Rule 144(f) currently requires that securities be sold in “brokers” transactions,” [82] or in transactions directly with a “market maker,” as that term is defined in Section 3(a)(38) of the Exchange Act.[83] Additionally, the rule prohibits a seller from: (1) soliciting or arranging for the solicitation of orders to buy the securities in anticipation of, or in connection with, the Rule 144 transaction; or (2) making any payment in connection with the offer or sale of the securities to any person other than the broker who executes the order to sell the securities. These manner of sale limitations do not apply to securities sold for the account of a non-affiliate of an issuer after the two-year period in Rule 144(k) has elapsed.[84]

The limitations on manner of sale were intended to assure that special selling efforts and compensation arrangements usually associated with a distribution are not present in a Rule 144 sale.[85] In the 1997 proposing release, we proposed to eliminate the manner of sale requirement entirely. Commenters were split as to that proposal. Eleven commenters supported the proposal,[86] while seven commenters opposed it.[87] Commenters who opposed the proposal noted that brokers act as gatekeepers to ensure selling shareholders are complying with the requirements of Rule 144. Two commenters supported the proposal because transfer agents would not transfer shares without a release from the issuer.[88]

We agree that, as financial intermediaries, brokers serve an important function as gatekeepers for promoting compliance with Rule 144,[89] and we are concerned that eliminating the manner of sale limitations for equity securities may lead to abusive transactions. However, we believe that the fixed income securities market does not raise the same concerns, and that the manner of sale provision may place an unnecessary burden on the resale of such securities.[90] Such securities generally are traded in dealer transactions in which the dealer seeks buyers for securities to fill sell orders instead of through the means prescribed in Rule 144(f). Thus, we are proposing that the manner of sale limitations would not apply to resales of debt securities.[91] This would allow holders of debt securities greater flexibility in the resale of their securities, including, as discussed in the 1997 proposing release, the option to privately negotiate the resale of the securities.[92]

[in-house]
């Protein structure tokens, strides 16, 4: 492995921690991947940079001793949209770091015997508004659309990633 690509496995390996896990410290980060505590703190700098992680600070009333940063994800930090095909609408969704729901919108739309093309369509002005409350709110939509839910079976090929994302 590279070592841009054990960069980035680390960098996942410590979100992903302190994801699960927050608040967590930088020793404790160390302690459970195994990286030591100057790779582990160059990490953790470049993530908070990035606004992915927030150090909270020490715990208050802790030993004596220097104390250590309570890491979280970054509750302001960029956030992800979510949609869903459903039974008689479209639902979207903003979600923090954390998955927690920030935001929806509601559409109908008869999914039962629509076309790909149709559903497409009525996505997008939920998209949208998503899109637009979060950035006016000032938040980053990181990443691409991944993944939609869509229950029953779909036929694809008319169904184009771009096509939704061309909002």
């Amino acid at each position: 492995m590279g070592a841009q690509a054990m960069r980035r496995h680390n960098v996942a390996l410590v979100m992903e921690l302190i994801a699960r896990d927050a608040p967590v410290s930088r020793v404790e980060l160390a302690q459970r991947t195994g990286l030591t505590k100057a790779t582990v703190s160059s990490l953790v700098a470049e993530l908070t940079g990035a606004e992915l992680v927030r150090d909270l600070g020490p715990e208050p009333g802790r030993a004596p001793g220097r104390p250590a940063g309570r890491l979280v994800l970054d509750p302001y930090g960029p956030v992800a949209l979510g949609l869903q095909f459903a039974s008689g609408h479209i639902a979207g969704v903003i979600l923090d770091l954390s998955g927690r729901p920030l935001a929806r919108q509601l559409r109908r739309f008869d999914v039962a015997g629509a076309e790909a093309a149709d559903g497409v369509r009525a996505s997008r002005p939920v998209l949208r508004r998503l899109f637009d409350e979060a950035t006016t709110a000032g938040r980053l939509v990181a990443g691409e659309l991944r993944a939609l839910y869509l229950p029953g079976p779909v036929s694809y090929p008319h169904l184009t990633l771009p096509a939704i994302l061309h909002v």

In addition, we believe that non-participating preferred stock, which has debt-like characteristics, and asset-backed securities, where the predominant purchasers are institutional investors, including financial institutions, pension funds, insurance companies, mutual funds and money managers,[93] should be treated similarly to debt securities. Thus, we have included these securities in the “debt securities” category for the Start Printed Page 36830purpose of the proposed revisions to the manner of sale limitations in Rule 144.[94]

Request for Comment

  • Would eliminating the manner of sale requirement be appropriate for debt securities, as proposed? Is there a need for brokers to serve as an intermediary for such a secondary market? Would transfer agents be able to adequately confirm compliance with Rule 144?
  • Should we eliminate the manner of sale requirement for equity securities as well? If so, why? What problems or abuses may arise if the proposal were extended to equity securities? Would removal of the manner of sale requirements for equity securities diminish security transaction transparency by encouraging more privately negotiated transactions? If so, would the markets be adversely affected, particularly for stocks of smaller companies and more thinly traded securities?
  • Are there other purposes served by the manner of sale requirements that justify retaining those requirements? How would the removal of the manner of sale requirements affect participants, such as transfer agents, brokers and market makers, in Rule 144 transactions? Would transfer agents assume a greater role in determining compliance with the resale provisions? How would removing the manner of sale limitations affect brokers' obligations with respect to their ability to qualify for the “brokers' transactions” exemption under Section 4(4) of the Securities Act?